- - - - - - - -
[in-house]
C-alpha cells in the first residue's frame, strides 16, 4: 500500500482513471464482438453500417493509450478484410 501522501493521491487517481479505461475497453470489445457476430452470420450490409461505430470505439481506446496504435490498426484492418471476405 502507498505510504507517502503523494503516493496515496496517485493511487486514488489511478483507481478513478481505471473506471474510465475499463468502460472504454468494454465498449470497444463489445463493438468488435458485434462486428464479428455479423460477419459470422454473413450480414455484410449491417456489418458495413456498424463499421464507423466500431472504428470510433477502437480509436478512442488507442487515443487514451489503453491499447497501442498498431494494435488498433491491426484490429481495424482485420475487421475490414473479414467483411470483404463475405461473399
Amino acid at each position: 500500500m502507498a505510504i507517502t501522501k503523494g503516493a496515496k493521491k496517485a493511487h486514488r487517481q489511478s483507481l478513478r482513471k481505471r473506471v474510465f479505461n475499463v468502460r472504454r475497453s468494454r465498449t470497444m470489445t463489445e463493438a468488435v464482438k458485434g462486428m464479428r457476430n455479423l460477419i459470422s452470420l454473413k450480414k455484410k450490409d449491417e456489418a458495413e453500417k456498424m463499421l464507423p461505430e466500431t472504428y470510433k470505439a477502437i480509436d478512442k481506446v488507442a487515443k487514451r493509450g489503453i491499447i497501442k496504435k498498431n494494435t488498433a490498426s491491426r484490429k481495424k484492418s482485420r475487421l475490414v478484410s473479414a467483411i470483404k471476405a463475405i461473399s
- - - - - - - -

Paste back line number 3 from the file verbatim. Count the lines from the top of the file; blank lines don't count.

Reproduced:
Amino acid at each position: 500500500m502507498a505510504i507517502t501522501k503523494g503516493a496515496k493521491k496517485a493511487h486514488r487517481q489511478s483507481l478513478r482513471k481505471r473506471v474510465f479505461n475499463v468502460r472504454r475497453s468494454r465498449t470497444m470489445t463489445e463493438a468488435v464482438k458485434g462486428m464479428r457476430n455479423l460477419i459470422s452470420l454473413k450480414k455484410k450490409d449491417e456489418a458495413e453500417k456498424m463499421l464507423p461505430e466500431t472504428y470510433k470505439a477502437i480509436d478512442k481506446v488507442a487515443k487514451r493509450g489503453i491499447i497501442k496504435k498498431n494494435t488498433a490498426s491491426r484490429k481495424k484492418s482485420r475487421l475490414v478484410s473479414a467483411i470483404k471476405a463475405i461473399s